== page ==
The first two questions from the floor, both from EIR, dealt with the economic dimensions of peace and the prospects of a broader regional peace agreement, also encompassing a solution to the mess in Iraq. Beilin acknowledged the importance of an economic benefit from peace, but noted that Shimon Peres had argued for years that the economic cooperation had to precede the peace agreement, and this had not worked out. He did not dispute the vital role of economic growth and cooperation, but said the situation is such now that a two-state solution must be achieved. Beilin also commented that he saw the arrest and jailing of Palestinian leader Marwan Barghouti as a gigantic mistake by the Israelis: He should be released from jail now, Beilin said, even though he was probably the architect of the intifada.

Beilin also lamented the appointment of Avigdor Lieberman to the Olmert cabinet, noting that such a racist in Israel is "bizarre," and equating him with France's Jean-Marie Le Pen and Austria's Joerg Haider, who appeal to a xenophobic, terrified portion of the population.

Interview: Yossi Beilin

William Jones and Jeffrey Steinberg spoke with Beilin in Washington on Nov. 9.

EIR: What has been the reaction among Israelis to the proposal for a new Madrid peace conference? I know that you have put forward the proposal and other people have given it some support.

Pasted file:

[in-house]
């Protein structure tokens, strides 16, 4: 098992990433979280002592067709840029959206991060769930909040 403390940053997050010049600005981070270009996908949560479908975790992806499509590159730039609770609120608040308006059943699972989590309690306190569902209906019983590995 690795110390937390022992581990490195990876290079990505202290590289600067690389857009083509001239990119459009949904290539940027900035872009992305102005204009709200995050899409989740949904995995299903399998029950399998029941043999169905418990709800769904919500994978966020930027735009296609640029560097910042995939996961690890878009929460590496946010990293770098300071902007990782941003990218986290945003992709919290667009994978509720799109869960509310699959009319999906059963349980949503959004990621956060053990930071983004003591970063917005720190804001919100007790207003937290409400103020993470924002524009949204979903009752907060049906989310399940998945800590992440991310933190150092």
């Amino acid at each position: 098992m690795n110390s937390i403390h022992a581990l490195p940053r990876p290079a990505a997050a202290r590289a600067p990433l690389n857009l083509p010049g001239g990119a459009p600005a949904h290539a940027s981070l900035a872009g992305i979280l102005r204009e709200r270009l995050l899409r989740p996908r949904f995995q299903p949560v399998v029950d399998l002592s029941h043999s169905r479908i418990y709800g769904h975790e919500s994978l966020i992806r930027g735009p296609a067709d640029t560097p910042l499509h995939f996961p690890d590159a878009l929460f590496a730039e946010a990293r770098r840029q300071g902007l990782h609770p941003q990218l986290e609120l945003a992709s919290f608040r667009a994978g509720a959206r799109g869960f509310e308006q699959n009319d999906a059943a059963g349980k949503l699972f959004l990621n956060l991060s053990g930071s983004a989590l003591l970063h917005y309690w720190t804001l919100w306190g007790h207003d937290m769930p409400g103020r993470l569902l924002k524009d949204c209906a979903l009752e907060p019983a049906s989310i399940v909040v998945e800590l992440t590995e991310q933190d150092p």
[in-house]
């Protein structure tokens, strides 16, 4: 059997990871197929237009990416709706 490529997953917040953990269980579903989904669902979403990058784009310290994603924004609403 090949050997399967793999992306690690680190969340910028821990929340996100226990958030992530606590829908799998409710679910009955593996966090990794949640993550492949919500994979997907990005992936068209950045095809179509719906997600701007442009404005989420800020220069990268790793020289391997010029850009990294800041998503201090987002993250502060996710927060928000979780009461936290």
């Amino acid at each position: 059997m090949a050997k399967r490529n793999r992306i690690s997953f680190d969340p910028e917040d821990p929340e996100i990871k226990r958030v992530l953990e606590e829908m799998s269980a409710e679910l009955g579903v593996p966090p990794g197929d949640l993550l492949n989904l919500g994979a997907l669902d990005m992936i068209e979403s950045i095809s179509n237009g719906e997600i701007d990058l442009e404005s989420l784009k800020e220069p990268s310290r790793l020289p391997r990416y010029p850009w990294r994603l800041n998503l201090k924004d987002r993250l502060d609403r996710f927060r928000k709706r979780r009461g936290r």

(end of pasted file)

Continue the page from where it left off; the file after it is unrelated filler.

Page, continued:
Beilin: I cannot say that there has been a lot of enthusiasm about a new Madrid conference. There is a will to make peace and the question is, how you are going to make it? ... Madrid is a technical issue; it is not a substantial one. What I can say is, there is some support for it, but I must admit it is not overwhelming.

EIR: Do you think this would dovetail with some of the other proposals out there, such as the Abdullah Plan, which is now being revived by many of the moderate Arab countries?

Beilin: The Abdullah Plan is now being taken more and more seriously than before, I believe. And if there is an international conference, one of its phases might be the Abdullah Plan.

EIR: A few days ago there was a proposal by Martin Indyk calling for an "axis of peace" against the "axis of evil." What he was essentially saying is that the U.S., Europe, the Sunni Arab states, and Israel should ally and line up against Iran, possibly in support of U.S. military action against Iran. And I worry that war in Iran is still on the mind of some people in Washington, and they're putting "Israel-Palestine" and other things on the table along with the desire to get de facto support for a military strike against Iran. I was shocked that even Akiva Eldar [of Ha'aretz] and the al-Hayat Bureau Chief here were giving some support to this idea, that there is some credence to a military operation against Iran that may have to be agreed to.

Beilin: I do believe that any military action should be the last resort, and I believe that we have so much to do before such an idea gains credence.

EIR: Do you think there will be greater support in the new Congress for the Madrid proposal?

Beilin: Maybe. I believe that the Democratic Congress will be more enthusiastic about peace in the Middle East and the international conference might be an idea accepted by the majority.